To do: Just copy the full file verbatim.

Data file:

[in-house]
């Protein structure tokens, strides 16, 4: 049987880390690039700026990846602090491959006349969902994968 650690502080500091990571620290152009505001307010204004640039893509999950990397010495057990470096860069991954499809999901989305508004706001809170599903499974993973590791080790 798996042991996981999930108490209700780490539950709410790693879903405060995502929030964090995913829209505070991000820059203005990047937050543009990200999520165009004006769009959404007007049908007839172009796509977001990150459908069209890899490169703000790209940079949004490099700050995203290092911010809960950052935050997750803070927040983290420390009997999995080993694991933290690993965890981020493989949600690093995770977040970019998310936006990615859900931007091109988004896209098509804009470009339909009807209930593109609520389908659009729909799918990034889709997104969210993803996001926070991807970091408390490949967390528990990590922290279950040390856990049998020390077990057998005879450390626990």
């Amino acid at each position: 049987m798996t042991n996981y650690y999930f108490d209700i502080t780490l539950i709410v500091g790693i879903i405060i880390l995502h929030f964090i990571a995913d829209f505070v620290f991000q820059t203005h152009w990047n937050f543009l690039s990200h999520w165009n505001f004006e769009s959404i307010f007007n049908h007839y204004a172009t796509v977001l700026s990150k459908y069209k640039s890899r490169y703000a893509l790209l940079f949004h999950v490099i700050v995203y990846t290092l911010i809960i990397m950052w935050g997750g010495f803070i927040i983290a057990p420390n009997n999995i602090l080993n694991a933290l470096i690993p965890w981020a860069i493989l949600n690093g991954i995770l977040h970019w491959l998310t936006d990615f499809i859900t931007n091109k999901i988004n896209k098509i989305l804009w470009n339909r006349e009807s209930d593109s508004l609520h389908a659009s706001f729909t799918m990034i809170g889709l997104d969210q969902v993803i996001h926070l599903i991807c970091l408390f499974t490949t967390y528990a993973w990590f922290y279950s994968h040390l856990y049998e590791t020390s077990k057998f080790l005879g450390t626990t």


[in-house]
């Protein structure tokens, strides 16, 4: 049987880390690039700026990846602090491959006349969902994968 650690502080500091990571620290152009505001307010204004640039893509999950990397010495057990470096860069991954499809999901989305508004706001809170599903499974993973590791080790 798996042991996981999930108490209700780490539950709410790693879903405060995502929030964090995913829209505070991000820059203005990047937050543009990200999520165009004006769009959404007007049908007839172009796509977001990150459908069209890899490169703000790209940079949004490099700050995203290092911010809960950052935050997750803070927040983290420390009997999995080993694991933290690993965890981020493989949600690093995770977040970019998310936006990615859900931007091109988004896209098509804009470009339909009807209930593109609520389908659009729909799918990034889709997104969210993803996001926070991807970091408390490949967390528990990590922290279950040390856990049998020390077990057998005879450390626990």
């Amino acid at each position: 049987m798996t042991n996981y650690y999930f108490d209700i502080t780490l539950i709410v500091g790693i879903i405060i880390l995502h929030f964090i990571a995913d829209f505070v620290f991000q820059t203005h152009w990047n937050f543009l690039s990200h999520w165009n505001f004006e769009s959404i307010f007007n049908h007839y204004a172009t796509v977001l700026s990150k459908y069209k640039s890899r490169y703000a893509l790209l940079f949004h999950v490099i700050v995203y990846t290092l911010i809960i990397m950052w935050g997750g010495f803070i927040i983290a057990p420390n009997n999995i602090l080993n694991a933290l470096i690993p965890w981020a860069i493989l949600n690093g991954i995770l977040h970019w491959l998310t936006d990615f499809i859900t931007n091109k999901i988004n896209k098509i989305l804009w470009n339909r006349e009807s209930d593109s508004l609520h389908a659009s706001f729909t799918m990034i809170g889709l997104d969210q969902v993803i996001h926070l599903i991807c970091l408390f499974t490949t967390y528990a993973w990590f922290y279950s994968h040390l856990y049998e590791t020390s077990k057998f080790l005879g450390t626990t």